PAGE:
Background to the Armada

Background


England and Spain had actually been allies for much of the 16th century. But that had changed by the 1580s and relations had become outwardly hostile.

Neither monarch particularly trusted the other. Philip II of Spain was unpopular in England as the former husband of Mary I, a champion of Catholicism and head of the most powerful country in Europe. Elizabeth was considered untrustworthy and a heretic by Philip. However, they tolerated each other provided neither posed too much threat to the other's interests.

In 1568, the Spanish invaded the Netherlands. This became a great problem for the English because Elizabeth, as a Protestant monarch felt bound to help the Dutch. It was also politically expedient to stop the Spanish army from taking over the Netherlands because from here, it would be easy for them to invade England.

By 1584, the Spanish, under the excellent military leadership of the Duke of Parma, seemed to be winning complete control. In 1585, the situation was so grave that Elizabeth felt compelled to send English troops and a large amount of money to support the Dutch rebels. She also sent an expedition of 25 ships with Sir Francis Drake to attack Spanish ports in the Caribbean.

The two countries were now drifting towards war.

The Building of the Great Armada

By late 1585, Philip II decided on his invasion plans. His project was called 'the Enterprise of England'. The Spanish army and its commander, the Duke of Parma were in the Netherlands. Philip planned to send a huge fleet to the Netherlands, meet up with Parma and ferry the army to England.

The Armada was a hugely ambitious project. At 130 ships it was the largest fleet ever known. It cost two-thirds of the entire revenue from the Spanish Empire to build. Contributions - both in money and men- came from all over the empire.

But its mission was plagued by huge practical problems. How could the fleet meet and load up with Parma's army, when there was no suitable deep water port in Spanish control? How could they avoid attacks from the Dutch rebels? How could they sail the channel avoiding English attack? Many of Philip's advisers including the Duke of Parma opposed the expedition, but the king, who felt he had a just cause, was determined.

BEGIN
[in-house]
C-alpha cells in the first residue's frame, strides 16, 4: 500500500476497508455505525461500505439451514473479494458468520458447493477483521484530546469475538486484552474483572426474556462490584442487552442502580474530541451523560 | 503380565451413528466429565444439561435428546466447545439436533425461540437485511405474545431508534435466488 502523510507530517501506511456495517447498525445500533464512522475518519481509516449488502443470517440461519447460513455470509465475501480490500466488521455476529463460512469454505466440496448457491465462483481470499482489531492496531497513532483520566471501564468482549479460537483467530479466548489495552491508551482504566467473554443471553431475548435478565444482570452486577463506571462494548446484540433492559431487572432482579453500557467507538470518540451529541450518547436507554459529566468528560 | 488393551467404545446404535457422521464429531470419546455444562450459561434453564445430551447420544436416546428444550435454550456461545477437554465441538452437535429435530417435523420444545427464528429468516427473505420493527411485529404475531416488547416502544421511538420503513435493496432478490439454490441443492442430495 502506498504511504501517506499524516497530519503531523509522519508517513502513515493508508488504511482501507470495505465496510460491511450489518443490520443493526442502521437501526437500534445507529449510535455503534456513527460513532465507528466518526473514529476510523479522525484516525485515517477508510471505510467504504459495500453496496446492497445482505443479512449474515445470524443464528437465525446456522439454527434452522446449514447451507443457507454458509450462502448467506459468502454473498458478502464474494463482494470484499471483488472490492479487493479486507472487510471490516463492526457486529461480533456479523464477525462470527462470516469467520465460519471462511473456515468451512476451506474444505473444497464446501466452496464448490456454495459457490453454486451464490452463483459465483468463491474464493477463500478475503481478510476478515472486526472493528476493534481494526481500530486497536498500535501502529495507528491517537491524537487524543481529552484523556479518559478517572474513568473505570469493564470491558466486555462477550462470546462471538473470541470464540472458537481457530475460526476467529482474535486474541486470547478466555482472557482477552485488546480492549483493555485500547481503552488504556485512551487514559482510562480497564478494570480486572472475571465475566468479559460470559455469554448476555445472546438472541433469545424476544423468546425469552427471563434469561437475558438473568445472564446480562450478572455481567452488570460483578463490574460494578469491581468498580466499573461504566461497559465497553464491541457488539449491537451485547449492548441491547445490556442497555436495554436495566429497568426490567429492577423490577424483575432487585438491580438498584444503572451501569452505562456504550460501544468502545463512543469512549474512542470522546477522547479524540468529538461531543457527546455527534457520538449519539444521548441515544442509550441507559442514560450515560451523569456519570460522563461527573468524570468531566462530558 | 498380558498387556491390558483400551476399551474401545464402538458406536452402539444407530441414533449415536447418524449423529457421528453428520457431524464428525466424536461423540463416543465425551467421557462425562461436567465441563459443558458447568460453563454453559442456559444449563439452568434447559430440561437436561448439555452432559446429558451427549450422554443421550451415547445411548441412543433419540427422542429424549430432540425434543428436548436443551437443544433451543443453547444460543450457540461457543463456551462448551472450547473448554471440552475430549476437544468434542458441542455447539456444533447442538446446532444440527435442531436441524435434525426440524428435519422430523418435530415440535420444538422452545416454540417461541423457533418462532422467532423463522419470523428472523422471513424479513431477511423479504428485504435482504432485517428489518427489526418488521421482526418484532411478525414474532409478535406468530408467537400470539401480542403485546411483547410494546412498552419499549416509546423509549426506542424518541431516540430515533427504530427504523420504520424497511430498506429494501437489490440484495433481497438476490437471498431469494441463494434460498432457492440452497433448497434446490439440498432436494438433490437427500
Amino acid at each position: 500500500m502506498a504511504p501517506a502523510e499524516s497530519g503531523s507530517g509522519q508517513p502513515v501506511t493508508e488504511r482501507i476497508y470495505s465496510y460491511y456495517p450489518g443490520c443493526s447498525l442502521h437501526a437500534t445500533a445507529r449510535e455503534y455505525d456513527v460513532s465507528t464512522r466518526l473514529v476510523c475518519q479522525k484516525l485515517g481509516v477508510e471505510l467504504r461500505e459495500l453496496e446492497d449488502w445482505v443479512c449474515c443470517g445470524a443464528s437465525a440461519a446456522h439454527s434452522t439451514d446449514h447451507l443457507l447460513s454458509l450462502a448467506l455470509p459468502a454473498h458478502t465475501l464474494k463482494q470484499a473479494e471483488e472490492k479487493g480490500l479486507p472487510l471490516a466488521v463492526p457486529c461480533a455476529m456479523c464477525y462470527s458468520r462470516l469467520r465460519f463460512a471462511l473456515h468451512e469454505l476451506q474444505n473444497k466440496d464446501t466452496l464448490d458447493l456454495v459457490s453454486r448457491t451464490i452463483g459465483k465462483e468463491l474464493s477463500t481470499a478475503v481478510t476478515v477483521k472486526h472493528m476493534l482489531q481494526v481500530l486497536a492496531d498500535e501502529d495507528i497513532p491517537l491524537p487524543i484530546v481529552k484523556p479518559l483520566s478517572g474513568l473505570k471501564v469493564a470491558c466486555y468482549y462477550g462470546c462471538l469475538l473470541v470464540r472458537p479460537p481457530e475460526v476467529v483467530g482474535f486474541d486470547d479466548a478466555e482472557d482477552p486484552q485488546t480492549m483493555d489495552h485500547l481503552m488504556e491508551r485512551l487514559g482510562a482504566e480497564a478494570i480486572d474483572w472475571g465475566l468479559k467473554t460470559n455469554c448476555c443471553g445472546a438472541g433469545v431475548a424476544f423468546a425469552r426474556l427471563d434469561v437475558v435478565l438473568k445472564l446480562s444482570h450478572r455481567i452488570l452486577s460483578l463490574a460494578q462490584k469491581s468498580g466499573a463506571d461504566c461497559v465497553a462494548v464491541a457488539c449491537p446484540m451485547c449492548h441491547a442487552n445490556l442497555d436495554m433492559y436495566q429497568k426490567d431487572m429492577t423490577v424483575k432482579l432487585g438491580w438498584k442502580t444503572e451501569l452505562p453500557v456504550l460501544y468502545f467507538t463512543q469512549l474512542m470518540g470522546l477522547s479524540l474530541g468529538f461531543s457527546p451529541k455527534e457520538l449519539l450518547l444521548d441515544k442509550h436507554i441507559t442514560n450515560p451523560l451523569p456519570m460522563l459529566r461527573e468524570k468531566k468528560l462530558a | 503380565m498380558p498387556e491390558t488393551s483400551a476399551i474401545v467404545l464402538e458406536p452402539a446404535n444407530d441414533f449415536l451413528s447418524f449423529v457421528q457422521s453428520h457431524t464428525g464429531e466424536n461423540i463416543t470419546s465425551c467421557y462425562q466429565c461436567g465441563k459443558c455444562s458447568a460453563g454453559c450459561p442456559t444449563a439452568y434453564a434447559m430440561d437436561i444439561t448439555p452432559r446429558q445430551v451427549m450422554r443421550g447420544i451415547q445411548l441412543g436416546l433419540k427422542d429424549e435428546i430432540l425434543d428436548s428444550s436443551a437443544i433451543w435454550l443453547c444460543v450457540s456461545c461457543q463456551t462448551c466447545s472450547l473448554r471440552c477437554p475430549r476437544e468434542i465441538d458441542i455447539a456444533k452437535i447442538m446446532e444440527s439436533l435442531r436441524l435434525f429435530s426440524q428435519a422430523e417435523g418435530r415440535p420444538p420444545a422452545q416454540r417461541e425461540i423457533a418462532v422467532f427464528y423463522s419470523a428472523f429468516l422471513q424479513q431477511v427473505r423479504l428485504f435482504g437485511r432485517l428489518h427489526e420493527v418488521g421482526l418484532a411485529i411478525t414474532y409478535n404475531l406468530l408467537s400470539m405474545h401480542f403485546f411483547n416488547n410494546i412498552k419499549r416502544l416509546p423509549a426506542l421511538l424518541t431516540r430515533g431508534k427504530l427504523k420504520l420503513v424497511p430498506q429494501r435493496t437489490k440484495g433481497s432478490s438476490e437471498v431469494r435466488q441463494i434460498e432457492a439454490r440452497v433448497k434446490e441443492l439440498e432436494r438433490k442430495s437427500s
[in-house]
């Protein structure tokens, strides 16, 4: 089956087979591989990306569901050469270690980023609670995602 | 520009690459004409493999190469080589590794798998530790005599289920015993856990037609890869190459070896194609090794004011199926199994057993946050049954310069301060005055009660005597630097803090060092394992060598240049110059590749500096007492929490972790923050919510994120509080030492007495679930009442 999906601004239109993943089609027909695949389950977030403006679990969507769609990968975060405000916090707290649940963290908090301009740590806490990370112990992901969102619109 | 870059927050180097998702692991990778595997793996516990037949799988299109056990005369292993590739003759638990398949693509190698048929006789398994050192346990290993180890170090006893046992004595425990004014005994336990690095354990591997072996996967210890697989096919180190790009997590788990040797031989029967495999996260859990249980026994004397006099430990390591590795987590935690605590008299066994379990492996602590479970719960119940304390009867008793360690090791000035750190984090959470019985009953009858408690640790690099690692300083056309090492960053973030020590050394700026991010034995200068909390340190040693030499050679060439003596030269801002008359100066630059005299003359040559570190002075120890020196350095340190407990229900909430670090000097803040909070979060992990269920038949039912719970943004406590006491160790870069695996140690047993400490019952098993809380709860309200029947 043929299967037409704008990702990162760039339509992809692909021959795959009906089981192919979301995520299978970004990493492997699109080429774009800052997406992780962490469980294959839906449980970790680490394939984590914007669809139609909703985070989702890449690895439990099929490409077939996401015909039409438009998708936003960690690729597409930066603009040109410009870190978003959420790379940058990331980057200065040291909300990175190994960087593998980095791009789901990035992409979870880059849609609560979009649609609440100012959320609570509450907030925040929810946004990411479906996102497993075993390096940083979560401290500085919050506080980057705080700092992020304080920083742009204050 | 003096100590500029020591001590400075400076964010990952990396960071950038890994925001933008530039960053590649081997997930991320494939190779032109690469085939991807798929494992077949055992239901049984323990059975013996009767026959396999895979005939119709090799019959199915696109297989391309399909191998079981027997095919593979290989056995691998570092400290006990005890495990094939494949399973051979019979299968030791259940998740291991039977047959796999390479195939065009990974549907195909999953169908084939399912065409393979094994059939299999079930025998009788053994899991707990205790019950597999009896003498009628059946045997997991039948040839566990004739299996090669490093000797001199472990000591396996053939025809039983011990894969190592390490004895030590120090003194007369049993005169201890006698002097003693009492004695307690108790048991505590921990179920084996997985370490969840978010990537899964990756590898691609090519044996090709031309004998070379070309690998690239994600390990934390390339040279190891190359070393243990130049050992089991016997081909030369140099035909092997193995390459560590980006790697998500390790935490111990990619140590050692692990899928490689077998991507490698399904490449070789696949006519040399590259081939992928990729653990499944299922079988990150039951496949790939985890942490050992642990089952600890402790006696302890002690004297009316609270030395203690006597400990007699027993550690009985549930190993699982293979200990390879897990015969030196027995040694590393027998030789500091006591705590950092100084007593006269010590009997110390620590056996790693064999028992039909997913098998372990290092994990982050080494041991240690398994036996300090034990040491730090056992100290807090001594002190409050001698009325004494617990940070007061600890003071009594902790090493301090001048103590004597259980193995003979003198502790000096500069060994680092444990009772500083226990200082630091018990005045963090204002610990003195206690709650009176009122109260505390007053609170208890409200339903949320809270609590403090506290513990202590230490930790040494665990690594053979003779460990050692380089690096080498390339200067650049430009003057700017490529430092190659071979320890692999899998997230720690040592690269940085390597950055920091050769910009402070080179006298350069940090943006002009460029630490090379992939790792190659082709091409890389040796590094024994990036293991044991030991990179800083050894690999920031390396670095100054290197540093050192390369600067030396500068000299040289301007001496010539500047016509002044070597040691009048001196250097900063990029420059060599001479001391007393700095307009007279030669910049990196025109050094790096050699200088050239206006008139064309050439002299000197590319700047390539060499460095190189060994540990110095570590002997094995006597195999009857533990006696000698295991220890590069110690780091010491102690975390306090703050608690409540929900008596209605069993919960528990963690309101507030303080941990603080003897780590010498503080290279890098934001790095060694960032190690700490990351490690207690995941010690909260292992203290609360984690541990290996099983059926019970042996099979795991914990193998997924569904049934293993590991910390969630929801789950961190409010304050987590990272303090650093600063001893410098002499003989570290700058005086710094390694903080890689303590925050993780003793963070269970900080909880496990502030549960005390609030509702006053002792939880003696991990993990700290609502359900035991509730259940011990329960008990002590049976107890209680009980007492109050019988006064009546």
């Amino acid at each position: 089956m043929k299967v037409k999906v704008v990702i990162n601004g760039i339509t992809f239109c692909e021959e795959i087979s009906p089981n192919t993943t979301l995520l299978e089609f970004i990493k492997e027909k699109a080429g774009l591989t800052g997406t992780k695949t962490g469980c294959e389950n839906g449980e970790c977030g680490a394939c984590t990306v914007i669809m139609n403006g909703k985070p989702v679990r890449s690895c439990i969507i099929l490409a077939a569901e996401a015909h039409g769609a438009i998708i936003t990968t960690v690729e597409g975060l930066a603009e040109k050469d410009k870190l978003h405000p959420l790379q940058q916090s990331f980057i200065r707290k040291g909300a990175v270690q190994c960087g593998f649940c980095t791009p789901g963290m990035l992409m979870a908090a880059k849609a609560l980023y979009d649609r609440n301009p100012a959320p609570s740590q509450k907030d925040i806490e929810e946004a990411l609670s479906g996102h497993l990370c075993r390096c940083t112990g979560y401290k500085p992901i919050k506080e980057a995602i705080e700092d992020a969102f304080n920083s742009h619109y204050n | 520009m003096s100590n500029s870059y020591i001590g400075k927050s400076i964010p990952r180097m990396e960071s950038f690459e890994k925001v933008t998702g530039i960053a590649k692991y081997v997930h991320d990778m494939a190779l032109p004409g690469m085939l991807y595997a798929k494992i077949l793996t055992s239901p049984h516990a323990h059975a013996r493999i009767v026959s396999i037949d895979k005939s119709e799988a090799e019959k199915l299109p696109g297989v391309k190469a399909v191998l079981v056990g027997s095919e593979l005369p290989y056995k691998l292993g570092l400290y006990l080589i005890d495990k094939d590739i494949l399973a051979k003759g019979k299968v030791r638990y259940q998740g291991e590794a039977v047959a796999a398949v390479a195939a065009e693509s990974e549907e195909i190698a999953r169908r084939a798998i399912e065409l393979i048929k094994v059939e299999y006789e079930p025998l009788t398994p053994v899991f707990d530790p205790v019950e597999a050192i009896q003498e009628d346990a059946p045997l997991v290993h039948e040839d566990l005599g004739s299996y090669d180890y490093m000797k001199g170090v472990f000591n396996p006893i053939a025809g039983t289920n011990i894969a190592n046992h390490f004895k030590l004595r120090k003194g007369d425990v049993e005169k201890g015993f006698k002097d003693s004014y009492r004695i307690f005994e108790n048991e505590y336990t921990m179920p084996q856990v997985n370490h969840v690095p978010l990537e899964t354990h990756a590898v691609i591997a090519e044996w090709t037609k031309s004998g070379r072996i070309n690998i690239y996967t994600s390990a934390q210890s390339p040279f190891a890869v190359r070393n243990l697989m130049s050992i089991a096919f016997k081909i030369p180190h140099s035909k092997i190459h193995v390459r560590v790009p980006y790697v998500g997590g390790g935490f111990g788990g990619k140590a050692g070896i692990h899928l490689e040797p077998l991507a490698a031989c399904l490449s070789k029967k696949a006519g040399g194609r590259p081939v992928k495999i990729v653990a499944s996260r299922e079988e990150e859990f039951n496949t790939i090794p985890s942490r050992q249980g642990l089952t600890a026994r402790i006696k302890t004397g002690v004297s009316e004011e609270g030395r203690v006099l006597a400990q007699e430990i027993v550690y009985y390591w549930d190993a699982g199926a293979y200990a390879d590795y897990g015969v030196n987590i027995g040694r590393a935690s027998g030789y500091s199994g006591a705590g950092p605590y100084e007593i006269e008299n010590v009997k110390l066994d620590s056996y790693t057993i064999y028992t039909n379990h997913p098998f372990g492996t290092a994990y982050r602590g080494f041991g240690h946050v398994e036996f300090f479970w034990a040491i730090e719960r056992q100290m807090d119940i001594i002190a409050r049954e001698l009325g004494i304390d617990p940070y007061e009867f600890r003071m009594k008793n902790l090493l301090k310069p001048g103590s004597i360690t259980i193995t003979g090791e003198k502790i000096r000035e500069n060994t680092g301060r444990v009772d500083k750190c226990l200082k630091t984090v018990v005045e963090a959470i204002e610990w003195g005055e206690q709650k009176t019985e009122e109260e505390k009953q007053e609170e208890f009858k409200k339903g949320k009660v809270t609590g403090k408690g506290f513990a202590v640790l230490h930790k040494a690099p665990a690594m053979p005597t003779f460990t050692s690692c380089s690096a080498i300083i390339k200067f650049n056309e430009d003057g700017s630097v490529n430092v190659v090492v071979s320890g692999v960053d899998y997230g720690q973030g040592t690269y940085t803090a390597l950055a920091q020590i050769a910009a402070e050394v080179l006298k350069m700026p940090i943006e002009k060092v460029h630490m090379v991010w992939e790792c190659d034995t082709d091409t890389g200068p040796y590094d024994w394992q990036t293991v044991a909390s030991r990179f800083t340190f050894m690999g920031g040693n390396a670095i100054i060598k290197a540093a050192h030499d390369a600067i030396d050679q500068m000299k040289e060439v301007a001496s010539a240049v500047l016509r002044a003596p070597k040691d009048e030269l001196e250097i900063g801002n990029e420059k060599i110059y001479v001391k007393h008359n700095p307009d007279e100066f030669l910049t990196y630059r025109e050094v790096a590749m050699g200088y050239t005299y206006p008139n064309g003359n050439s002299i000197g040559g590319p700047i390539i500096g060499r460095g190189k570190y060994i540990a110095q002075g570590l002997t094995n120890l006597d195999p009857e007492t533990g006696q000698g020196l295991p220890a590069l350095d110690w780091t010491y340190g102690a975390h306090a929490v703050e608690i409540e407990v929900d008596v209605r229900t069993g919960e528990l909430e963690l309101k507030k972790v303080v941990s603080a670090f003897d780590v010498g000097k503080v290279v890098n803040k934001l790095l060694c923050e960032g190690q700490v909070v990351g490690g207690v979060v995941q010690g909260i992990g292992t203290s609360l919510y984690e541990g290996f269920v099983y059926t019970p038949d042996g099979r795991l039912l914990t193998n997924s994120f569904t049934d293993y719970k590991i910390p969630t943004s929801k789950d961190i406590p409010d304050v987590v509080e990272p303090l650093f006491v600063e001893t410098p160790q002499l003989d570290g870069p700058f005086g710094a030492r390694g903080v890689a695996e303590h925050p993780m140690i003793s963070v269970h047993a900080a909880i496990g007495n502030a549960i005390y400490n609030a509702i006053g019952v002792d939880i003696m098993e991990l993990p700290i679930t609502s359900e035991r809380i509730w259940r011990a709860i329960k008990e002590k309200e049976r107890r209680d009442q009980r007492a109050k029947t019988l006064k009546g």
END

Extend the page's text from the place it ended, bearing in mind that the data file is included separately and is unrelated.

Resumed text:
The Armada was delayed in 1587 by an English raid on the Spanish port of Cadiz which succeeded in destroying or capturing 35 ships in the harbour. But it set sail in summer of 1588 under the command of the hardworking but inexperienced Duke of Medina Sidonia.


The Armada in Action

In July 1588, the Armada sailed up the English Channel in a defensive crescent formation. They were spotted and followed by the English fleet which had set off from Plymouth. The English hoped to block the Spanish attempts to meet up with Parma or at least destroy as much of the Armada as possible.

There were a number of skirmishes between the two fleets off Portland and the Isle of Wright, which caused little damage to the Armada. The Armada continued up the Channel until Medina Sidonia received word that Parma's army was not yet ready. On 7th August, he decided to anchor the fleet at Calais and wait.

This left the Armada dangerously exposed. The English sent fire ships into the Spanish fleet, which caused chaos, with many ships having to cut anchor and abandon their crescent formation. The next day on 8th August, seeing their chance, the English attacked and the final battle was fought off Gravelines. The English fleet, under experienced commanders such as Sir Francis Drake, John Hawkins, and John Frobisher, had smaller, faster vessels and were able to out manoeuvre and probably out fire the Spanish ships.

The remnants of the Armada regrouped. Cut off from their route back to Spain by the English fleet, they were forced to make the treacherous journey north around Scotland and Ireland. They lost more ships and men, before arriving back to Spain.